Headshot of CMS Administrator Chiquita Brooks-LaSure

The Centers for Medicare & Medicaid Services said it would exempt nursing homes from having registered nurse coverage for up to 8 out of 24 hours a day “under certain circumstances,” unveiling a critical new detail in the second part of today’s staffing rule rollout.

A director of nursing also can count toward the rule’s 24/7 RN requirement, CMS said, noting a change that providers will likely appreciate given their persistent challenges hiring RNs across the country.

“The RN onsite 24 hours a day, seven days a week requirement ensures that there is an RN available to help mitigate, and ultimately reduce, the likelihood of preventable safety events, particularly during evenings, nights, weekends, and holidays,” CMS said. “Therefore, CMS is finalizing, with revisions to its proposal, the requirement for an RN to be onsite 24 hours a day, seven days a week, and available to provide direct resident care. The 24/7 RN onsite can be the Director of Nursing (DON); however, they must be available to provide direct resident care.”

The 329-page rule itself follows an announcement from the White House early this morning that the final rule would increase to 3.48 hours of direct daily care per patient, up from a 3.0 standard proposed last September.

The White House said 3.0 of the total 3.48 hours must be split between registered nurses at 0.55 hours and 2.45 hours for certified nurse aides daily. The remaining time requirements were not immediately defined by the White House release.

The much-awaited rule, published in draft form around 4:15 p.m. ET, reveals more details about CMS officials’ interpretation of more than 46,000 comments on the rule it first proposed back in September.

“The resulting, evidence-based final rule appropriately prioritizes quality and safety of care gains from establishing minimum standards for nurse staffing, including RNs and NAs, with a particular emphasis on the direct care delivered at the bedside, and effective implementation of these new requirements,” the agency said. “These new required minimum staffing requirements will increase staffing in more than 79 percent of nursing facilities nationwide, and the specific RN and NA HPRD requirements exceed the existing minimum staffing requirements in nearly all States.”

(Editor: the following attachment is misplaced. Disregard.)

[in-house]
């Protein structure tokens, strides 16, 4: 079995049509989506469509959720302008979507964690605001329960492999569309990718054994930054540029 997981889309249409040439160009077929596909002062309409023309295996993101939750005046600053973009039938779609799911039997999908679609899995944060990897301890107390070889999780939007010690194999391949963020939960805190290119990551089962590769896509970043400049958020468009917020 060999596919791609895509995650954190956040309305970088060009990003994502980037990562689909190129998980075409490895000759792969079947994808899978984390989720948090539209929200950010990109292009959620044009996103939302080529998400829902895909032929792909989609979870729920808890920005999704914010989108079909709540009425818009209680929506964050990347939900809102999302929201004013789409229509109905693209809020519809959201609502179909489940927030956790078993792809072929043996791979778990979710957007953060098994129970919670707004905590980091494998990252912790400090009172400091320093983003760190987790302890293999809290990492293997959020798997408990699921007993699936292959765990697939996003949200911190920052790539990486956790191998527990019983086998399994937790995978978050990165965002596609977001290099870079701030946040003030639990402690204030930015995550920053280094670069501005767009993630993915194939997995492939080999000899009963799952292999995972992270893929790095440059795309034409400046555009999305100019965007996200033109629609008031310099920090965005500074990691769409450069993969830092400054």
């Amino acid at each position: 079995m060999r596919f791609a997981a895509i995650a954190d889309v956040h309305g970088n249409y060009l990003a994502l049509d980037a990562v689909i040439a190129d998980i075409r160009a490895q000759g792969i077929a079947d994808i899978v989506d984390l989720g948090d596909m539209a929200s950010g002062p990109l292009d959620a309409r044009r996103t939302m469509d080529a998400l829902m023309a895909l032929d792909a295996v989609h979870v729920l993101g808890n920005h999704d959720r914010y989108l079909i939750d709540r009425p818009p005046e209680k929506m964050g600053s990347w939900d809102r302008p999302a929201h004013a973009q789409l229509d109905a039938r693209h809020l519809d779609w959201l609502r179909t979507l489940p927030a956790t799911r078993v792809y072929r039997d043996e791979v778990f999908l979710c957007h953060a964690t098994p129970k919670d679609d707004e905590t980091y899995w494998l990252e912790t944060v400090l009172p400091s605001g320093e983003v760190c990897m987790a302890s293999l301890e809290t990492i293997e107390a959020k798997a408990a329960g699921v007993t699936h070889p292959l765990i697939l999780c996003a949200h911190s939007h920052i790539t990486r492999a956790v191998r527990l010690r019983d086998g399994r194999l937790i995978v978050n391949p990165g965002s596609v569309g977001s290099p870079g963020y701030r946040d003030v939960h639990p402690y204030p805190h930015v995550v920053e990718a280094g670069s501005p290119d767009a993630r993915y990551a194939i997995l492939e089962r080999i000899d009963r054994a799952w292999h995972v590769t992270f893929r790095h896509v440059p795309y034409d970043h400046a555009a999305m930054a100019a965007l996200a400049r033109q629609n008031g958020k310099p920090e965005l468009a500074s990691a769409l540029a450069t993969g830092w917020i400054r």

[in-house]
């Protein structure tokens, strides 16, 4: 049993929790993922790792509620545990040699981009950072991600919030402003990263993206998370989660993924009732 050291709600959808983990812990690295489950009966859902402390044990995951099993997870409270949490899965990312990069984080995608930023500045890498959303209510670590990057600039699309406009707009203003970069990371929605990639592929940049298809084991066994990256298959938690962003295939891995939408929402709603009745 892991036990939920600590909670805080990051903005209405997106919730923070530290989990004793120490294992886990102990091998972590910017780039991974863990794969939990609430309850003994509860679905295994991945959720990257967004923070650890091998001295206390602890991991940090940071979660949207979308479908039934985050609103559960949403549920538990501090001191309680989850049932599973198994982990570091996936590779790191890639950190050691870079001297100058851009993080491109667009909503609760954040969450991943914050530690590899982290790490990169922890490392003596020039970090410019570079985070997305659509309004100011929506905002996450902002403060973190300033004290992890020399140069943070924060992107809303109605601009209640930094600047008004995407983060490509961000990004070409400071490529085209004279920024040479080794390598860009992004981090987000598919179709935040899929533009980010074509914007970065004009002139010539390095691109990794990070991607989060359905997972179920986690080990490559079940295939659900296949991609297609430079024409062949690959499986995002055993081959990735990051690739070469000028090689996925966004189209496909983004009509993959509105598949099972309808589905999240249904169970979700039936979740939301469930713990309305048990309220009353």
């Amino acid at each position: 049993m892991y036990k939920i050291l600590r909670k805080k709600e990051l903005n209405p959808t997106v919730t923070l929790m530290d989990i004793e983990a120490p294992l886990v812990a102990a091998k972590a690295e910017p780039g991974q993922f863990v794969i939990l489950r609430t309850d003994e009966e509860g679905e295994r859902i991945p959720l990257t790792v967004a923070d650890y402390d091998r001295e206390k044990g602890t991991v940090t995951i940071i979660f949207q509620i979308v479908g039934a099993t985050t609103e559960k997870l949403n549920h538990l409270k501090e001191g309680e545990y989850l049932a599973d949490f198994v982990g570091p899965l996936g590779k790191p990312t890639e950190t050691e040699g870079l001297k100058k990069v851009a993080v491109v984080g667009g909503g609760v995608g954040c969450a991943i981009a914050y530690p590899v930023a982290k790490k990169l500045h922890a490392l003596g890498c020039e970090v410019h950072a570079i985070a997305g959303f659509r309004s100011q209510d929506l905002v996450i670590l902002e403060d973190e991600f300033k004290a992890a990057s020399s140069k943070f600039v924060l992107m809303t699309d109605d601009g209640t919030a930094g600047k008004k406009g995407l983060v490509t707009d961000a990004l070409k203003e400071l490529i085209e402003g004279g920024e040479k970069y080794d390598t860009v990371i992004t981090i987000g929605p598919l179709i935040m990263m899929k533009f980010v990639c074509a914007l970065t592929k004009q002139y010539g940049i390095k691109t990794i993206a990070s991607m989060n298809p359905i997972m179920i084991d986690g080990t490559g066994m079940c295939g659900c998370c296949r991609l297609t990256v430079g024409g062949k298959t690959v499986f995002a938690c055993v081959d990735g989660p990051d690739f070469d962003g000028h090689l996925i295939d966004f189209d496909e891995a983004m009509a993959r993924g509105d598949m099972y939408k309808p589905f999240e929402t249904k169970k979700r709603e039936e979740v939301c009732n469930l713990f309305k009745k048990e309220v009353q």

Providers had all day expressed frustration with the teased information. Some questioned whether staff in non-direct care roles, for instance, could help providers meet round-the-clock RN provisions and whether there would be relief on any of the much-maligned details outlined in the proposal.

Many expressed dismay at provider-backed changes and additions that were not included.

“The final rule does not include any support for recruitment and training of needed staff. While the phase in provides some necessary time for recruiting, how can providers hire more RNs when they do not exist?” asked Katie Smith Sloan, president and CEO of LeadingAge.  “Nurse aides, who are the backbone of aging services, are also in short supply – yet again, the rule does not include support to recruit, train and hire more of these critical workers.